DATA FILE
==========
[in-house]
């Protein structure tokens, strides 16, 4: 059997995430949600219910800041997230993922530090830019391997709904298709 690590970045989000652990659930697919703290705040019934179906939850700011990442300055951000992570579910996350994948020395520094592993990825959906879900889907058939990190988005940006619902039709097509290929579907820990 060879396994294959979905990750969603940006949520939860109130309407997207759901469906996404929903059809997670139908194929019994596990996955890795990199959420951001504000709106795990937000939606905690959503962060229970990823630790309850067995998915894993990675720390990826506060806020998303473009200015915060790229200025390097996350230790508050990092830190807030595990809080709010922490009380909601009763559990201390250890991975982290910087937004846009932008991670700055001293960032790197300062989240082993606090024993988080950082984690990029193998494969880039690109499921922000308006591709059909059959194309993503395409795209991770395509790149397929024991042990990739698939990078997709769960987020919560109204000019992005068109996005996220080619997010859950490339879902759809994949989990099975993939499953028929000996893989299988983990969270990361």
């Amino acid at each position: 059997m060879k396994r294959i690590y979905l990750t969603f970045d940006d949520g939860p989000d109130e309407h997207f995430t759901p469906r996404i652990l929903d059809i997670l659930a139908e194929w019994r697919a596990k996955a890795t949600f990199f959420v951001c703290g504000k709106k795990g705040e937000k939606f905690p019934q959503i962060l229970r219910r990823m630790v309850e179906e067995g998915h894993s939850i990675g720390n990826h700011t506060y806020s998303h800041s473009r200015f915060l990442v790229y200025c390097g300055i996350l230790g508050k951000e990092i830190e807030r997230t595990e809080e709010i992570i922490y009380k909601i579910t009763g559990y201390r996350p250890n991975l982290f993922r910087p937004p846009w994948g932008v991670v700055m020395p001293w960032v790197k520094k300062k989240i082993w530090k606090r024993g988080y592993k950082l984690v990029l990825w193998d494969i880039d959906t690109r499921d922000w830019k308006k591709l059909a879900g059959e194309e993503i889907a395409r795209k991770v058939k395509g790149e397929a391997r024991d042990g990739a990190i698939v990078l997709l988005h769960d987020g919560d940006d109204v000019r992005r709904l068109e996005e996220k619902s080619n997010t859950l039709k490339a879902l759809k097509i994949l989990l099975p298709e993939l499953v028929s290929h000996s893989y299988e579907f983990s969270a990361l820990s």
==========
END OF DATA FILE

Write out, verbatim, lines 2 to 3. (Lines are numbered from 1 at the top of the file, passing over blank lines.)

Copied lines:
């Protein structure tokens, strides 16, 4: 059997995430949600219910800041997230993922530090830019391997709904298709 690590970045989000652990659930697919703290705040019934179906939850700011990442300055951000992570579910996350994948020395520094592993990825959906879900889907058939990190988005940006619902039709097509290929579907820990 060879396994294959979905990750969603940006949520939860109130309407997207759901469906996404929903059809997670139908194929019994596990996955890795990199959420951001504000709106795990937000939606905690959503962060229970990823630790309850067995998915894993990675720390990826506060806020998303473009200015915060790229200025390097996350230790508050990092830190807030595990809080709010922490009380909601009763559990201390250890991975982290910087937004846009932008991670700055001293960032790197300062989240082993606090024993988080950082984690990029193998494969880039690109499921922000308006591709059909059959194309993503395409795209991770395509790149397929024991042990990739698939990078997709769960987020919560109204000019992005068109996005996220080619997010859950490339879902759809994949989990099975993939499953028929000996893989299988983990969270990361």
């Amino acid at each position: 059997m060879k396994r294959i690590y979905l990750t969603f970045d940006d949520g939860p989000d109130e309407h997207f995430t759901p469906r996404i652990l929903d059809i997670l659930a139908e194929w019994r697919a596990k996955a890795t949600f990199f959420v951001c703290g504000k709106k795990g705040e937000k939606f905690p019934q959503i962060l229970r219910r990823m630790v309850e179906e067995g998915h894993s939850i990675g720390n990826h700011t506060y806020s998303h800041s473009r200015f915060l990442v790229y200025c390097g300055i996350l230790g508050k951000e990092i830190e807030r997230t595990e809080e709010i992570i922490y009380k909601i579910t009763g559990y201390r996350p250890n991975l982290f993922r910087p937004p846009w994948g932008v991670v700055m020395p001293w960032v790197k520094k300062k989240i082993w530090k606090r024993g988080y592993k950082l984690v990029l990825w193998d494969i880039d959906t690109r499921d922000w830019k308006k591709l059909a879900g059959e194309e993503i889907a395409r795209k991770v058939k395509g790149e397929a391997r024991d042990g990739a990190i698939v990078l997709l988005h769960d987020g919560d940006d109204v000019r992005r709904l068109e996005e996220k619902s080619n997010t859950l039709k490339a879902l759809k097509i994949l989990l099975p298709e993939l499953v028929s290929h000996s893989y299988e579907f983990s969270a990361l820990s």